Reinstating Local Food, Local Rules NOTE: This is a guest post from Siena Chrisman, Manager of Strategic Partnerships and Alliances at WhyHunger, with excerpts from Andrianna Natsoulas’ Food Voices. In the spring of 2010, WhyHunger began a partnership with Andrianna Natsoulas, longtime food sovereignty activist and author of the forthcoming book Food Voices: Stories of the Food Sovereignty Movement. Food Voices captures the testimonies and images of farmers and fisherfolks across five countries who are fighting for a just, sustainable and sovereign food system; a food system that values quality over quantity, communities over individuals, and the environment over the corporate bottom-line. Andrianna talked to Maine farmer, and WhyHunger partner, Bob St. “For me,” Bob says, “food sovereignty means being able to farm and care for a piece of land in a way that I feel is appropriate, without having market forces dictate what or how I grow.

FREE FOOD - Free Living 101 (SD).mp4 Implications of climate change for agricultural productivity in the early twenty-first century (a) Changes in mean climate The nature of agriculture and farming practices in any particular location are strongly influenced by the long-term mean climate state—the experience and infrastructure of local farming communities are generally appropriate to particular types of farming and to a particular group of crops which are known to be productive under the current climate. Changes in the mean climate away from current states may require adjustments to current practices in order to maintain productivity, and in some cases the optimum type of farming may change. Higher growing season temperatures can significantly impact agricultural productivity, farm incomes and food security (Battisti & Naylor 2009). In mid and high latitudes, the suitability and productivity of crops are projected to increase and extend northwards, especially for cereals and cool season seed crops (Maracchi et al. 2005; Tuck et al. 2006; Olesen et al. 2007). Figure 1. Table 1. Figure 2. Figure 3. (i) Extreme temperatures

One Weird Trick to Fix Farms Forever Photos by Tristan Spinski Chatting with David Brandt outside his barn on a sunny June morning, I wonder if he doesn't look too much like a farmer—what a casting director might call "too on the nose." He's a beefy man in bib overalls, a plaid shirt, and well-worn boots, with short, gray-streaked hair peeking out from a trucker hat over a round, unlined face ruddy from the sun. Brandt farms 1,200 acres in the central Ohio village of Carroll, pop. 524. This is the domain of industrial-scale agriculture—a vast expanse of corn and soybean fields broken up only by the sprawl creeping in from Columbus. Brandt, 66, raised his kids on this farm after taking it over from his grandfather. "Our cover crops work together like a community—you have several people helping instead of one, and if one slows down, the others kind of pick it up," he says. But Brandt's not trying to go organic—he prefers the flexibility of being able to use conventional inputs in a pinch. Tristan Spinski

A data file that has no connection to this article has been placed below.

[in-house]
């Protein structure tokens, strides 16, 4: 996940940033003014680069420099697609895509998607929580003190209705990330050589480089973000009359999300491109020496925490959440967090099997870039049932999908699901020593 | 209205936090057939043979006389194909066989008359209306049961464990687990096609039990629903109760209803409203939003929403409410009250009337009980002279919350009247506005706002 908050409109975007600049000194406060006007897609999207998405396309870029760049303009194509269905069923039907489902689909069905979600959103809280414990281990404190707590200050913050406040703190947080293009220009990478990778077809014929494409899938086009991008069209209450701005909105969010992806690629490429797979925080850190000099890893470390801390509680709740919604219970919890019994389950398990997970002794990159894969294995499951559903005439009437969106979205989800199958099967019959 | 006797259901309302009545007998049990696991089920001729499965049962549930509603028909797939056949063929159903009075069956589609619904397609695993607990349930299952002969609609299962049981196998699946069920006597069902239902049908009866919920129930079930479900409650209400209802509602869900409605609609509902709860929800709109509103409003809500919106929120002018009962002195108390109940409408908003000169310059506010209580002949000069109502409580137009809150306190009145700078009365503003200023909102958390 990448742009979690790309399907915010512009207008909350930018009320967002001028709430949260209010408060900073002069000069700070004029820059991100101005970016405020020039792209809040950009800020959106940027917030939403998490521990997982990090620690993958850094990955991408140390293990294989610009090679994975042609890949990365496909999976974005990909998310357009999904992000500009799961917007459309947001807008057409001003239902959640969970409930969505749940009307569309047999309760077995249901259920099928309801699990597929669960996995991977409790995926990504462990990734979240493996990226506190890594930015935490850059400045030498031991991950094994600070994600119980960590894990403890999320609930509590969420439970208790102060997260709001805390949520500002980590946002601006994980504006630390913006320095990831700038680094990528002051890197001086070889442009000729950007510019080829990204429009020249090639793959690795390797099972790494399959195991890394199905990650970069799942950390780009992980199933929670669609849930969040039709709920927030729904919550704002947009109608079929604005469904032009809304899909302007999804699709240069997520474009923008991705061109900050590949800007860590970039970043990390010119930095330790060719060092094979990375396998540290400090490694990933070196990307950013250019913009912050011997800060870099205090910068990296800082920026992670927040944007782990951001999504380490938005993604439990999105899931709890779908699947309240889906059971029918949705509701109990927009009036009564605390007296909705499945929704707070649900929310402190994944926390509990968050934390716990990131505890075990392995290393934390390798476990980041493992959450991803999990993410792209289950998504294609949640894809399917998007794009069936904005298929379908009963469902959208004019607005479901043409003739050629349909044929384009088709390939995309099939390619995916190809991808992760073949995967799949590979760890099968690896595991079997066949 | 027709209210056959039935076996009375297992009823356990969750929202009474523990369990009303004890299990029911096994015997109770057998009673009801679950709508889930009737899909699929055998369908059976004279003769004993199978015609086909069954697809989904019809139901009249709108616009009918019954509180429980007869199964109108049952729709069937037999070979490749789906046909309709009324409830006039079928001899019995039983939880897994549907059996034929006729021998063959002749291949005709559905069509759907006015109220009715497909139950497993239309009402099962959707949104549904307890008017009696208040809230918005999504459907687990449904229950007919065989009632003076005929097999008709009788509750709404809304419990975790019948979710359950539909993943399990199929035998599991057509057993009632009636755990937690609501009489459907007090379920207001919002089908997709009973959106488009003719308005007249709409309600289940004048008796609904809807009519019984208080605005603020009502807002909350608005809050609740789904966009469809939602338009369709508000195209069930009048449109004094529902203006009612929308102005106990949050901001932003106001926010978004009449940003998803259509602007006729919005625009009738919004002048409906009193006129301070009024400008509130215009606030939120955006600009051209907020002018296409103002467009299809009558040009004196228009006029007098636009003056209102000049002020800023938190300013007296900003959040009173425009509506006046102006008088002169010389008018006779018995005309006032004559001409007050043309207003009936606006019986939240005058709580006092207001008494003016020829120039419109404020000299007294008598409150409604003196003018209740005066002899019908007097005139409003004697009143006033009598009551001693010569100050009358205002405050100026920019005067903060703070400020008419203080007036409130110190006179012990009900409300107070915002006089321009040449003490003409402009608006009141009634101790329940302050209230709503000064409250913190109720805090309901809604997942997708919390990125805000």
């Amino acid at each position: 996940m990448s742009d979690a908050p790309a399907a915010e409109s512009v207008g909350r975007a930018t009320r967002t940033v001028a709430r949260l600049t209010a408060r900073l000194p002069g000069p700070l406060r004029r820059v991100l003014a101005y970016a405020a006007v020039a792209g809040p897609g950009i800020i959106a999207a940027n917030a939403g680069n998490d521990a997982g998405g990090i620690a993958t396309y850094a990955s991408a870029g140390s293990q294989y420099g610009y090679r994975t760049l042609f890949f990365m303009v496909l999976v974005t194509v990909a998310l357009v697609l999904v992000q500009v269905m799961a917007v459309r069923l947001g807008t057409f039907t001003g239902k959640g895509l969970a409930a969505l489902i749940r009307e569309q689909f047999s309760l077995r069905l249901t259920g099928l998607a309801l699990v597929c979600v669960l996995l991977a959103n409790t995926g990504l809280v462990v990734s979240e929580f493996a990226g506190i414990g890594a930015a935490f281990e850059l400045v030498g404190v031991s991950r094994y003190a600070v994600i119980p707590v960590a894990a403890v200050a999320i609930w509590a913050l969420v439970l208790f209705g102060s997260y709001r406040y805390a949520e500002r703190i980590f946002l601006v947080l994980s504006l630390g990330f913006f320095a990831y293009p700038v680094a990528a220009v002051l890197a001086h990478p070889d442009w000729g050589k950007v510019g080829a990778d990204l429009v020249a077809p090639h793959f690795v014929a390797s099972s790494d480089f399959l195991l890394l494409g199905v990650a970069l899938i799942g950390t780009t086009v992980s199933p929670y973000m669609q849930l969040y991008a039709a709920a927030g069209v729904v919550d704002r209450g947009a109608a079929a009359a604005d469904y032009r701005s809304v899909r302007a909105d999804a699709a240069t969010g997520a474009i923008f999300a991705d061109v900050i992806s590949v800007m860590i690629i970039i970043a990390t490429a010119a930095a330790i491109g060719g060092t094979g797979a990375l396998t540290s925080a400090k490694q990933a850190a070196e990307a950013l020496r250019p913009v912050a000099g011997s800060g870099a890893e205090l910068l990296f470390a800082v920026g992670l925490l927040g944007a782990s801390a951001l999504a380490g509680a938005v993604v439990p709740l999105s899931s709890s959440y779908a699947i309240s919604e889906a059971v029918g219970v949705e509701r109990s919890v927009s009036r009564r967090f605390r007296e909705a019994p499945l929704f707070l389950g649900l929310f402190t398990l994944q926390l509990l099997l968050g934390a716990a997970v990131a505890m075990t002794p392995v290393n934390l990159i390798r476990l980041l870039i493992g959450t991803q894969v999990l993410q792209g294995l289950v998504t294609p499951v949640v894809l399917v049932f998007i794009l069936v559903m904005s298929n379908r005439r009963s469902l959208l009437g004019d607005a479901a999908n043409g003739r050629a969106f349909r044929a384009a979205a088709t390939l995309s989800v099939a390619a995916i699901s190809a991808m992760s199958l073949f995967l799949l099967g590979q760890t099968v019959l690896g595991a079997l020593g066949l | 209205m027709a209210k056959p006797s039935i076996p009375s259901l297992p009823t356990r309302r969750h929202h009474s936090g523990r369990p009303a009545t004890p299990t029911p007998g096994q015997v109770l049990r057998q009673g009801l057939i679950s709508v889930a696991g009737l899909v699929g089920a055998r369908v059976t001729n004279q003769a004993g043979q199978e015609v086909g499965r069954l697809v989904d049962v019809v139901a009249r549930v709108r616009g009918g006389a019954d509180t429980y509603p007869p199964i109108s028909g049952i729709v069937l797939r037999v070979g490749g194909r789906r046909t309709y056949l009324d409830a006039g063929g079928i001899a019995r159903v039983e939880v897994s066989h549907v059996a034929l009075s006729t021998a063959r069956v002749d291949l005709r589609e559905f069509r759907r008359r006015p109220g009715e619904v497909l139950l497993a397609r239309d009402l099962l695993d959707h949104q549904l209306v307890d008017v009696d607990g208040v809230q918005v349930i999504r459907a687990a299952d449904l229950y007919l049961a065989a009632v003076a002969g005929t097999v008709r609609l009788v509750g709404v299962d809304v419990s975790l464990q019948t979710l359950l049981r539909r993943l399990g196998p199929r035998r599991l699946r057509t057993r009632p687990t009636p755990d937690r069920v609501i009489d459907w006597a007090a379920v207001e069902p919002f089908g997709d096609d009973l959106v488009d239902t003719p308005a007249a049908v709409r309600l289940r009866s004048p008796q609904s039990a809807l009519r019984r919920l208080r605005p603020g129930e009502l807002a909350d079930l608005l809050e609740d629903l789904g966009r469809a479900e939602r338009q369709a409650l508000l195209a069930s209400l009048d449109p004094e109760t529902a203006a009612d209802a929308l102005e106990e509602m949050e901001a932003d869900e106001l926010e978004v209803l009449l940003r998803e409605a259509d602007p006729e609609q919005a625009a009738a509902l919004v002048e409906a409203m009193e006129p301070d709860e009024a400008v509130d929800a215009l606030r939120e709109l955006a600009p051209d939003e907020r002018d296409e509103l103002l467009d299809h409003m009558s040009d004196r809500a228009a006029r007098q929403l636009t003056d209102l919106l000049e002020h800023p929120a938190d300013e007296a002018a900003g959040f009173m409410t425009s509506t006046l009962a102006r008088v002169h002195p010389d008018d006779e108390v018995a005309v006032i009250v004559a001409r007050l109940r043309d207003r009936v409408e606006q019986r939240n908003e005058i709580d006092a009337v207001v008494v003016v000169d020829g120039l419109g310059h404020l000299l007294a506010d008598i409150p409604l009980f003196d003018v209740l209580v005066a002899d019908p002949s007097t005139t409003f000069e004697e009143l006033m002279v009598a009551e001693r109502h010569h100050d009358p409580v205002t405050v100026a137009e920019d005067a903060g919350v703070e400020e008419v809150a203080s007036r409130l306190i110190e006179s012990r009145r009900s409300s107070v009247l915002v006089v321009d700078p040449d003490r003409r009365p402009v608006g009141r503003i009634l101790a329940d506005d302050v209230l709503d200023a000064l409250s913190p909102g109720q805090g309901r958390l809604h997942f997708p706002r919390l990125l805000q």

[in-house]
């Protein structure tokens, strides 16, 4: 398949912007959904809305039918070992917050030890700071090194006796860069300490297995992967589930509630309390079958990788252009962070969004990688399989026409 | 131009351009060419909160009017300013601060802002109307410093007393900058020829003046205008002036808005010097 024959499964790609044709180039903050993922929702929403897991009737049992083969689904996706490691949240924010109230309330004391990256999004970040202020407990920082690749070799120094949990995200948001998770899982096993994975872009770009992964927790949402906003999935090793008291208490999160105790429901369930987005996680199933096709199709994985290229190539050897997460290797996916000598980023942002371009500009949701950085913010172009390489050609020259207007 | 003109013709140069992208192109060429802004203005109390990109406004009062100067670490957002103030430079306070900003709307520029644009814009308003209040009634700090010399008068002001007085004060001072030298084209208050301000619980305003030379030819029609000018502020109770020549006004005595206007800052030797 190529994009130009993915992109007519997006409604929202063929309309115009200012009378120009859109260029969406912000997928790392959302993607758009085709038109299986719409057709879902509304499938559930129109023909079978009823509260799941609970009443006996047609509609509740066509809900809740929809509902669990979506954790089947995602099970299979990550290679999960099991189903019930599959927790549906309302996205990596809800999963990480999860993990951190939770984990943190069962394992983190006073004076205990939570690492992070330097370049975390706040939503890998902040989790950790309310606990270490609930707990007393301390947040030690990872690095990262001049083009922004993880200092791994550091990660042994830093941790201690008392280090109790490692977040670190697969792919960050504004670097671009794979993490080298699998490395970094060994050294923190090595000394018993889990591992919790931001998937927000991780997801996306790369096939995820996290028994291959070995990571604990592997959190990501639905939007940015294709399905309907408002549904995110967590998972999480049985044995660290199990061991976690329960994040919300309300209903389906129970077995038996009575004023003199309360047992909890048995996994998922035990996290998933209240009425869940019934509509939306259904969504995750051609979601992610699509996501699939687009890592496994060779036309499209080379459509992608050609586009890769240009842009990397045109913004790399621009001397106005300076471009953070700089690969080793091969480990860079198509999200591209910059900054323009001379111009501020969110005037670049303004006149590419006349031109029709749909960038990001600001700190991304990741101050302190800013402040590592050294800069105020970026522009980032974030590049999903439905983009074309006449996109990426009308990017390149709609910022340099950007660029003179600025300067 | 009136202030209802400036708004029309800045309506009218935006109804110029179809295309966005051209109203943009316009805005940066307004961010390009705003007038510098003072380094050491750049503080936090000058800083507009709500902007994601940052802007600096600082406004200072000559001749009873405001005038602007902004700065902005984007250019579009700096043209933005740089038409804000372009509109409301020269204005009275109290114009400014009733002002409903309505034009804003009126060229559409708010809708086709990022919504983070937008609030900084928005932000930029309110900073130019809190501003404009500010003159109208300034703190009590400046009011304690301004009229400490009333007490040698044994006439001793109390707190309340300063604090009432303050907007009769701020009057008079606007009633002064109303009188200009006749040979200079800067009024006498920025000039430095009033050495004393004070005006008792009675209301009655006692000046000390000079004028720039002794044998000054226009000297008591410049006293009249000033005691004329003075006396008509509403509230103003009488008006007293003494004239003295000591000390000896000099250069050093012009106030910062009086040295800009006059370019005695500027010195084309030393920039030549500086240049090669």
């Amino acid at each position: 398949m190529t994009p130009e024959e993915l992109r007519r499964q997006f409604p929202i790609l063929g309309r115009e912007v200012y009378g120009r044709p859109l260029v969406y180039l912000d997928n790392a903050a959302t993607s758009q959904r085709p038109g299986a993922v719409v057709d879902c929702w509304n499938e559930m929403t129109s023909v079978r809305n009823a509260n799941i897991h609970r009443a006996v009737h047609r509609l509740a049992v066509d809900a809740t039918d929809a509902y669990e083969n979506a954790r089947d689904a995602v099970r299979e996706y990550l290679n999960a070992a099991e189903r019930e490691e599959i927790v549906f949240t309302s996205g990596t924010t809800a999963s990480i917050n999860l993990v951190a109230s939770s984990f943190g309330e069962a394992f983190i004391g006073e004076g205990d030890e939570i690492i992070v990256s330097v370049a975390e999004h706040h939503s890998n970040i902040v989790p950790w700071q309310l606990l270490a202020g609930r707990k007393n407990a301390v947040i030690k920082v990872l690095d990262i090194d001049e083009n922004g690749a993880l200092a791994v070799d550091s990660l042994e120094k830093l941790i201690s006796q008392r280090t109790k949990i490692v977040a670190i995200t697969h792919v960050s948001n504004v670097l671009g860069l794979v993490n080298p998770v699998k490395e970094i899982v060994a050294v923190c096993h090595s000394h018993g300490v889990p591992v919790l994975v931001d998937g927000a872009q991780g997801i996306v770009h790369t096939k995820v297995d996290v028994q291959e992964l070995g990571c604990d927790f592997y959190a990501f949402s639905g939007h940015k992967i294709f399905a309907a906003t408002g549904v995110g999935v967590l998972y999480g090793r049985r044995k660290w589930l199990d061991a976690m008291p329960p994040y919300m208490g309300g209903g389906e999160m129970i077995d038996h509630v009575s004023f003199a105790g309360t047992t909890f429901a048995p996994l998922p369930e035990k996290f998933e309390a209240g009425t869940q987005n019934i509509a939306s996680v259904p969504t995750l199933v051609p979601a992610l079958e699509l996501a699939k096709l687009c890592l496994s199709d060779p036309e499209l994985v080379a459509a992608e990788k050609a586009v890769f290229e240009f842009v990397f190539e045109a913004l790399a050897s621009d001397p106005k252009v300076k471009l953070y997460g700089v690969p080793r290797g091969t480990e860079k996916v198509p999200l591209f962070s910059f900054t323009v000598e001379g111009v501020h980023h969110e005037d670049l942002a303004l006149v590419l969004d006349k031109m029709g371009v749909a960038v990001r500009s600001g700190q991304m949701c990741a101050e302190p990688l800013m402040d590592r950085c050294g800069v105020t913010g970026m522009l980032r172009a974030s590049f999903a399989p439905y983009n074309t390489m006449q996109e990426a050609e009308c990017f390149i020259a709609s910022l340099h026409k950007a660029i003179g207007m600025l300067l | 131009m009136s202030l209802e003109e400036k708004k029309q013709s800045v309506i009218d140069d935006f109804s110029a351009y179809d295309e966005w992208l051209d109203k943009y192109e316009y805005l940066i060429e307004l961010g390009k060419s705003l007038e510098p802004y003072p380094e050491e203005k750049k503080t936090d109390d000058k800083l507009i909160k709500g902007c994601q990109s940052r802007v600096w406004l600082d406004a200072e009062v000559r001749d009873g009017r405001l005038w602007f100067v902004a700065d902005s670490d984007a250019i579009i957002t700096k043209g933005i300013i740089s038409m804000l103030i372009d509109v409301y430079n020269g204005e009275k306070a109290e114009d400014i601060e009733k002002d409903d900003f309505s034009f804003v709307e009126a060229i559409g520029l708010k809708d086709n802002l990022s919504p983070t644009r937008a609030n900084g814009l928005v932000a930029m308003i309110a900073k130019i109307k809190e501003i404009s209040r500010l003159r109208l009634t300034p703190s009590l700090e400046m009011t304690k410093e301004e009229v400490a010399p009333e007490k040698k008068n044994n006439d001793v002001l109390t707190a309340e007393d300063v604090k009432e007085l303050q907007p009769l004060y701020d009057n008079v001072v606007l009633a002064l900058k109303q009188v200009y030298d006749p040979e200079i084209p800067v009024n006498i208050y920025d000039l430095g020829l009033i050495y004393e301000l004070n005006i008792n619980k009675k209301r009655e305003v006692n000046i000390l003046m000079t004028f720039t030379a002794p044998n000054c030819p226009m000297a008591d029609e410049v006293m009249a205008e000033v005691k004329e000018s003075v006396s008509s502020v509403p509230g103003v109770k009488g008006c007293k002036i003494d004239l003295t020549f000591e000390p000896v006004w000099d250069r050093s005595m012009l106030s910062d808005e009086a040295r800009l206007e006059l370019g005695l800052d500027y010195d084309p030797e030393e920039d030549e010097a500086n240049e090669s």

La Via Campesina : International Peasant Movement Mother of all mushrooms discovered in China China's Yunnan province is known as the "Kingdom of Mushrooms" for its rich diversity of more than 600 species of edible fungi. But even the hungriest of mushroom fans might find this monster mushroom, recently discovered in Yunnan, a little hard to swallow. Fungi, including mushrooms, are neither plants nor animals and instead form their own group of living organisms that generally reproduce by spores and contain nuclei with chromosomes. China's mushroom industry is a multimillion-dollar operation, with sales equivalent to $44 million in 2005, according to The Diplomat. The giant mushroom discovered in China might not be safe to eat; many mushrooms are poisonous. On the other hand, there may be some therapeutic benefits to certain mushrooms. Related on LiveScience and MNN: This story was originally written for LiveScience and was republished with permission here.